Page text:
By Darby Turnbull
Sadie Hasler’s Pramkicker presented by Dirty Pennies Theatre Project is an unexpectedly delightful Christmas show, despite not taking place on Christmas or even mentioned. Single people; mostly cisgender women, without children are already looked on with passive aggressive disdain no matter the time of year, but this time of year is overwhelming in its emphasis on ‘the family’, especially children. Those of us without them do find ourselves having to defend the validity of our lifestyles with greater fervour whilst navigating spaces that are overwhelmed by prams, shopping bags, bikes, scooters and little people who are developing motor skills and space awareness chaperoned by exhausted and defensive caregivers.
As someone who regularly bores and/or amuses my friends with long winded rants about feeling sidelined within the community I am particularly inclined to side with Jude (Anna Burgess) who has found herself in court mandated anger management after a fraught encounter with a smug mother in a café resulted in her kicking an (empty) pram into the street and putting said mother in a headlock. Naturally she was provoked after being condescendingly told, not for the first time, that her life must be meaningless when all she’s trying to do is get a un child impeded coffee.
Along for the ride is Jude’s much younger sister, Susie, who’s at a crossroads in her life and bunking with Jude in their family home as her loyal drinking buddy and buffer. Hasler’s script is a hilariously scathing social commentary on ciswomen’s procreative choices; at times heroic in its defence of their right to be absolutely furious at consistent commentary on their bodies, lifestyles and fertility and moving in its acknowledgment of the sadness and pain that comes no matter what road one chooses to take. Ultimately she’s created a beautiful portrait of the unique bond between two sisters with a complex shared history, inside humour, frustration and often euphoric joy in each other’s company. It’s worth mentioning that the lenses through which Hasler is writing is affluent, white and (I’m assuming) straight, there is often a sense in the script that there’s a universality to the experience that she’s depicting. The pressure to have children is often the opposite for women of lower socio economic situations in which their choices are seen as ‘irresponsible’ and can get labelled as ‘welfare queens’. Also the history of sterilisation and medical mistreatment of pregnant women of colour in the UK, US, Canada and Australia is well documented. I’m not sure how much due Hasler’s script could give these experiences given the demographic she’s representing but it’s a nuance that sometimes feels glaring and unchallenged.
Poppy Rowley’s production is emotionally finessed and brilliantly paced she’s created a space that is rich with playful and cathartic discourse. With just two chairs and the occasional prop she brings Hasler’s acerbic wit to life like the conductor of a particularly layered duet between to different instruments. Anna Burgess’ Jude is the epitome of cool, she displays a razor sharp sense of timing throwing off acidic bon mots from her plummy east London accent like candy at a panto. She’s a fabulous stage presence using her angular frame to great effect prowling the space with restless energy, tossing her long hair, glowering, scoffing, arching her back before slowly allowing us to see the vulnerable woman beneath, a little bit tired, a little bit sad, quite a lot disillusioned; all unescapable aspects that come with living a few decades.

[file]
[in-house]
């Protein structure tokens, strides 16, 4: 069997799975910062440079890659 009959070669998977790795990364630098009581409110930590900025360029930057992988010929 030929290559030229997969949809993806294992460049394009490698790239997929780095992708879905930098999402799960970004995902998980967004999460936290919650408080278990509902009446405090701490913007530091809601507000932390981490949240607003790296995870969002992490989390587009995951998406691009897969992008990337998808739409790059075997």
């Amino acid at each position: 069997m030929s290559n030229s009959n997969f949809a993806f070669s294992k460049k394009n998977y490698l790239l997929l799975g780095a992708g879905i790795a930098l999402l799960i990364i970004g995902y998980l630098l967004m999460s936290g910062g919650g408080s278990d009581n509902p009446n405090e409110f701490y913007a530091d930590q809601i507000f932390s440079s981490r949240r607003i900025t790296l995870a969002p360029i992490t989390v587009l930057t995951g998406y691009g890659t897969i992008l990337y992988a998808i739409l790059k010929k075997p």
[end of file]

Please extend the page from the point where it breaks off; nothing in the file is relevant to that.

Amy May Nunn is no less virtuoso as not only Susy but an ensemble of minor characters that allow her to show off a great repertoire of accents and dialect rhythms. It’s to her credit that she never ‘shows off’ her range but keeps her shifts in characterisation subtle and organic imbuing each cameo, even if it’s only a few seconds, with a full inner life. Her Susy goes on unexpectedly deep emotional arc from endearing dork with some unabashedly weird tendencies, quite comfortable in her sister’s shadow to emotionally mature self-realisation which Nunn fills with sensitivity and pathos.
Giving away key plot points would be a disservice to the text but both characters explore and reflect on some very raw individual experiences that the cast and creative team evoke poignantly. Emma Lockhart-Wilson’s lighting is integral to navigating time, place and emotional shifts given the sparseness of the stage. She achieves some lovely tableaus within the expansive, black Theatreworks space. Kevan Atkins’ sound and composition is likewise brilliant; several needle drops of popular tunes clearly drew dopamine rushes from most of the audience combined with some seamless emotive soundbites integrated with the performances.
Sadie Hasler is an erudite and forceful voice in modern drama, like Phoebe Waller-Bridge she uses wry observational humour combined devastating personal trials to explore the ways individuals navigate their own sense of self with a cultural landscape that, depending on your social standing, offers a myriad of choices but also people’s intrusive opinions about them. Pramkicker from Dirty Pennies theatre project is wonderful opportunity to experience some release, validation and maybe an important lesson in just giving some people some breathing space to figure out just what they want.
Pram Kicker runs at theatre works until December 18th.